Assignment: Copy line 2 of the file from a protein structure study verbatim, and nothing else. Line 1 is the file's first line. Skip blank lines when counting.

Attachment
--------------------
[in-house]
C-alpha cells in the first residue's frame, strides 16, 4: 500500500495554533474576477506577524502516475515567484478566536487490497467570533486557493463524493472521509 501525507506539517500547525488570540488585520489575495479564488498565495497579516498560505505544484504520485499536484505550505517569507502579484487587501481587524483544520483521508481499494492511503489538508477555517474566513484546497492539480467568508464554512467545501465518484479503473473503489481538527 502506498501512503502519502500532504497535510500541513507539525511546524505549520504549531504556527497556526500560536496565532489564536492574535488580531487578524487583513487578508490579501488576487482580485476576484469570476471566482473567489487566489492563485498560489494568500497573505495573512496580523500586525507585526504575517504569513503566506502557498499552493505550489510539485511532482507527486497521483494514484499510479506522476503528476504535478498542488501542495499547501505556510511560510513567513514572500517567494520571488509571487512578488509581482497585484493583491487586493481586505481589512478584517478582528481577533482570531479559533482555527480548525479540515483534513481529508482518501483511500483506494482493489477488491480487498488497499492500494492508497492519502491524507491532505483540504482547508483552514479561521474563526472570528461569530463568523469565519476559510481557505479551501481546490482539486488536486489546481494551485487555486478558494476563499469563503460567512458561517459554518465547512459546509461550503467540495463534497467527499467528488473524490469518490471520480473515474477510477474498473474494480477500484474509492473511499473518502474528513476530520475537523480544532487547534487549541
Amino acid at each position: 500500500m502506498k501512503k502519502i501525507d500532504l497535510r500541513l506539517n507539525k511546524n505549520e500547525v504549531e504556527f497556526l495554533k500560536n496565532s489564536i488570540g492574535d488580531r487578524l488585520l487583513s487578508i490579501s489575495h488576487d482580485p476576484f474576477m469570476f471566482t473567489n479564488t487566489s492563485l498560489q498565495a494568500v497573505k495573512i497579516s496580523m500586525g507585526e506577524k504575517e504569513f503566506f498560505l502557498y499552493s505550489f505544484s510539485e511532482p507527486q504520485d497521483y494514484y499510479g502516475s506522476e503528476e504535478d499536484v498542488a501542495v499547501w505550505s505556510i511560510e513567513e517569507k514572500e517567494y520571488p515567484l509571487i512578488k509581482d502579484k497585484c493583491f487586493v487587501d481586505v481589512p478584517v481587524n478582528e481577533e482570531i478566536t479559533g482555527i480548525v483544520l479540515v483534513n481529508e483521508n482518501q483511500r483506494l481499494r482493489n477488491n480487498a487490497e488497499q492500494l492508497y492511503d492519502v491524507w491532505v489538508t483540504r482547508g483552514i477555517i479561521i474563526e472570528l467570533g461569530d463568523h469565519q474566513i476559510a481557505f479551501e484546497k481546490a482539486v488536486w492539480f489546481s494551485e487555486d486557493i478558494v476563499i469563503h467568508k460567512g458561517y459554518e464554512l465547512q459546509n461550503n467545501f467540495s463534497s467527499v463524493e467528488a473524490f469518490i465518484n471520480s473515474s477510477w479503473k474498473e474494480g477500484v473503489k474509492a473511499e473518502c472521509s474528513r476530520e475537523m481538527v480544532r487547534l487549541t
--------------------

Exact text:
C-alpha cells in the first residue's frame, strides 16, 4: 500500500495554533474576477506577524502516475515567484478566536487490497467570533486557493463524493472521509 501525507506539517500547525488570540488585520489575495479564488498565495497579516498560505505544484504520485499536484505550505517569507502579484487587501481587524483544520483521508481499494492511503489538508477555517474566513484546497492539480467568508464554512467545501465518484479503473473503489481538527 502506498501512503502519502500532504497535510500541513507539525511546524505549520504549531504556527497556526500560536496565532489564536492574535488580531487578524487583513487578508490579501488576487482580485476576484469570476471566482473567489487566489492563485498560489494568500497573505495573512496580523500586525507585526504575517504569513503566506502557498499552493505550489510539485511532482507527486497521483494514484499510479506522476503528476504535478498542488501542495499547501505556510511560510513567513514572500517567494520571488509571487512578488509581482497585484493583491487586493481586505481589512478584517478582528481577533482570531479559533482555527480548525479540515483534513481529508482518501483511500483506494482493489477488491480487498488497499492500494492508497492519502491524507491532505483540504482547508483552514479561521474563526472570528461569530463568523469565519476559510481557505479551501481546490482539486488536486489546481494551485487555486478558494476563499469563503460567512458561517459554518465547512459546509461550503467540495463534497467527499467528488473524490469518490471520480473515474477510477474498473474494480477500484474509492473511499473518502474528513476530520475537523480544532487547534487549541